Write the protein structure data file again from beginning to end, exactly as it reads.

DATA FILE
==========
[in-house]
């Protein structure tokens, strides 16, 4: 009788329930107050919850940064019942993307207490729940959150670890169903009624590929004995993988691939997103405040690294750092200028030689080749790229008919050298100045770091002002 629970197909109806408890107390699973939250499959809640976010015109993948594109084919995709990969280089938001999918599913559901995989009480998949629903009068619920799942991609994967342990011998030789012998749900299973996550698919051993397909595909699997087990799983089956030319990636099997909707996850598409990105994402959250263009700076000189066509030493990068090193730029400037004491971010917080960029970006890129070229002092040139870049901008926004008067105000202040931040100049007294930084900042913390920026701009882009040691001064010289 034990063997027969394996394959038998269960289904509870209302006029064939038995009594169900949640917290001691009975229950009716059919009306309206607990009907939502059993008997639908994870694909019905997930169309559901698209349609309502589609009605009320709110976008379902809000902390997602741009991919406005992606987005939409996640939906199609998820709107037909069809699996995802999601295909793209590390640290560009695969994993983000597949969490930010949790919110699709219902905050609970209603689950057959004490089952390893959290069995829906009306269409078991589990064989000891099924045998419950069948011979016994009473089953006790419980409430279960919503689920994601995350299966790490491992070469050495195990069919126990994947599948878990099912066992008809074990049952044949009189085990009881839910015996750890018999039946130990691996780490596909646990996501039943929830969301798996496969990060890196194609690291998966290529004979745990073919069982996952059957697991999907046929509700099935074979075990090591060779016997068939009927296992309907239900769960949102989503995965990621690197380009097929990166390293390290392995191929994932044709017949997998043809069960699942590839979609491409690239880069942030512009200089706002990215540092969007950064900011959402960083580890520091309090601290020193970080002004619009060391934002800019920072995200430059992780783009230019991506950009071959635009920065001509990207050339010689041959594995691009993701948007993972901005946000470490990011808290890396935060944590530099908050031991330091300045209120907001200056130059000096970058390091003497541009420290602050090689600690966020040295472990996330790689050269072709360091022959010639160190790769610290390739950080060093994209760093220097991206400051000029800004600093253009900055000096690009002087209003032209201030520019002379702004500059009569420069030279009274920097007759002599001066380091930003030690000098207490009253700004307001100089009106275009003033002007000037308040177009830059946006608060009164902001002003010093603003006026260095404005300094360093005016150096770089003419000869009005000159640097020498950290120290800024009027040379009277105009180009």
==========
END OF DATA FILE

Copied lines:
[in-house]
């Protein structure tokens, strides 16, 4: 009788329930107050919850940064019942993307207490729940959150670890169903009624590929004995993988691939997103405040690294750092200028030689080749790229008919050298100045770091002002 629970197909109806408890107390699973939250499959809640976010015109993948594109084919995709990969280089938001999918599913559901995989009480998949629903009068619920799942991609994967342990011998030789012998749900299973996550698919051993397909595909699997087990799983089956030319990636099997909707996850598409990105994402959250263009700076000189066509030493990068090193730029400037004491971010917080960029970006890129070229002092040139870049901008926004008067105000202040931040100049007294930084900042913390920026701009882009040691001064010289 034990063997027969394996394959038998269960289904509870209302006029064939038995009594169900949640917290001691009975229950009716059919009306309206607990009907939502059993008997639908994870694909019905997930169309559901698209349609309502589609009605009320709110976008379902809000902390997602741009991919406005992606987005939409996640939906199609998820709107037909069809699996995802999601295909793209590390640290560009695969994993983000597949969490930010949790919110699709219902905050609970209603689950057959004490089952390893959290069995829906009306269409078991589990064989000891099924045998419950069948011979016994009473089953006790419980409430279960919503689920994601995350299966790490491992070469050495195990069919126990994947599948878990099912066992008809074990049952044949009189085990009881839910015996750890018999039946130990691996780490596909646990996501039943929830969301798996496969990060890196194609690291998966290529004979745990073919069982996952059957697991999907046929509700099935074979075990090591060779016997068939009927296992309907239900769960949102989503995965990621690197380009097929990166390293390290392995191929994932044709017949997998043809069960699942590839979609491409690239880069942030512009200089706002990215540092969007950064900011959402960083580890520091309090601290020193970080002004619009060391934002800019920072995200430059992780783009230019991506950009071959635009920065001509990207050339010689041959594995691009993701948007993972901005946000470490990011808290890396935060944590530099908050031991330091300045209120907001200056130059000096970058390091003497541009420290602050090689600690966020040295472990996330790689050269072709360091022959010639160190790769610290390739950080060093994209760093220097991206400051000029800004600093253009900055000096690009002087209003032209201030520019002379702004500059009569420069030279009274920097007759002599001066380091930003030690000098207490009253700004307001100089009106275009003033002007000037308040177009830059946006608060009164902001002003010093603003006026260095404005300094360093005016150096770089003419000869009005000159640097020498950290120290800024009027040379009277105009180009």